November 04, 2009

Court rules against crucifixes The European Court of Human Rights ruled Tuesday that the display of crucifixes in Italian public schools violates religious and education freedoms

The court ordered Italy to pay a $7,390 fine to a mother in northern Italy who fought for eight years to have crucifixes removed from her children's public school classrooms. [The Vatican] said the crucifix is a fundamental sign of the importance of religious values in Italian history and culture, and it's a symbol of unity and welcome for all of humanity – not one of exclusion.

  • This is where that whole church/state thing gets a little difficult. In the US, for example, Christmas is a government holiday. Christmas. "Christ" is right there in the name. How can anyone possibly argue that Christmas is not a religious holiday? I can assure you that the US government couldn't possibly pass a new religious holiday. The Supreme Court would strike it down in a heartbeat. The compelling reason -- like the reason why cigarettes, alcohol, and guns are legal -- is that "that's the way it has always been." Good for Italy. If you are going to have a separation of church and state, then you have to really do it. That sounds like some effort at really doing it. I don't expect to ever see the US take a real stab at it.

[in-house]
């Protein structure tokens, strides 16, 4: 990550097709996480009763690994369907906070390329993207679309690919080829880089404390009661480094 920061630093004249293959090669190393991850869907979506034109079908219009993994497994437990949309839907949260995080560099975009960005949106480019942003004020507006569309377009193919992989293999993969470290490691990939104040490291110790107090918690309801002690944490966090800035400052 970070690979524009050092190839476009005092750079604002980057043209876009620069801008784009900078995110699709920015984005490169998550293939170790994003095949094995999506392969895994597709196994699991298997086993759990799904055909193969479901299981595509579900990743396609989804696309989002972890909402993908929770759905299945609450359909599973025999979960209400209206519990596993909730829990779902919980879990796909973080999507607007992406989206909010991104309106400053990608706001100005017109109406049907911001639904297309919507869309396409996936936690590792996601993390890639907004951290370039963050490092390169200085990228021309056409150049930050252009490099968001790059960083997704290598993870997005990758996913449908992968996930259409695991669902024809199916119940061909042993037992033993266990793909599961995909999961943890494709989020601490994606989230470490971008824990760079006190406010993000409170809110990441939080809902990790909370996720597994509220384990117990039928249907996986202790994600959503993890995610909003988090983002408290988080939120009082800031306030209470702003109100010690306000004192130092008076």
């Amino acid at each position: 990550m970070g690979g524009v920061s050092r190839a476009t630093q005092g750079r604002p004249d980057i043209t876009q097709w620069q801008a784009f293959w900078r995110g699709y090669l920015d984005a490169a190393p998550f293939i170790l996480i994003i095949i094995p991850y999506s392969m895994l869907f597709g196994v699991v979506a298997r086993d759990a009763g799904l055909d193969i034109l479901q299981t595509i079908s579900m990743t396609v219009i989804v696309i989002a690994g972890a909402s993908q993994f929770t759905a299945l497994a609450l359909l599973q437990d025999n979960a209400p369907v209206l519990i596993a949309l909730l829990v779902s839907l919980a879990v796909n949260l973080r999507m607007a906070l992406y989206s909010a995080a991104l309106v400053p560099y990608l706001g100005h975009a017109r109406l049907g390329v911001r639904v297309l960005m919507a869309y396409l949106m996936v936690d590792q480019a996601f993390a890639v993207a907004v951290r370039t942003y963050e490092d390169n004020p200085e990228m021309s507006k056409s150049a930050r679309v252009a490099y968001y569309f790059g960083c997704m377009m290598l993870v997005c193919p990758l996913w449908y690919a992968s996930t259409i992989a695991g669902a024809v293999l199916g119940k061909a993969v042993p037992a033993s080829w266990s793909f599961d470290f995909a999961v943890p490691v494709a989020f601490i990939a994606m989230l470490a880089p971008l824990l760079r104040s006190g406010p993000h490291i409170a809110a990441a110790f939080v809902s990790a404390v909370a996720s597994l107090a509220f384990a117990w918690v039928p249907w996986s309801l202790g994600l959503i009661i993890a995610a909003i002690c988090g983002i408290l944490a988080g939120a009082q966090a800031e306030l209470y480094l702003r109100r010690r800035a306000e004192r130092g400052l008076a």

• Well those crucifixes can have really sharp edges....
  • I wonder what the reaction would be if the American Flag was ordered to be removed from schoolrooms.
  • Probably one of strange relief, since this is Italy.
  • I wonder what the reaction would be if cell phones were ordered to be removed from American classrooms.
  • *bounces up and down in chair and waves hand excitedly* I know the answer to that one. Teenagers all over the US would rise up in wrath and eat our brains.
  • These crucifixes represent something edgy, no doubt, as does the Hakenkreuz (hooked cross?), already banned at least in Germany...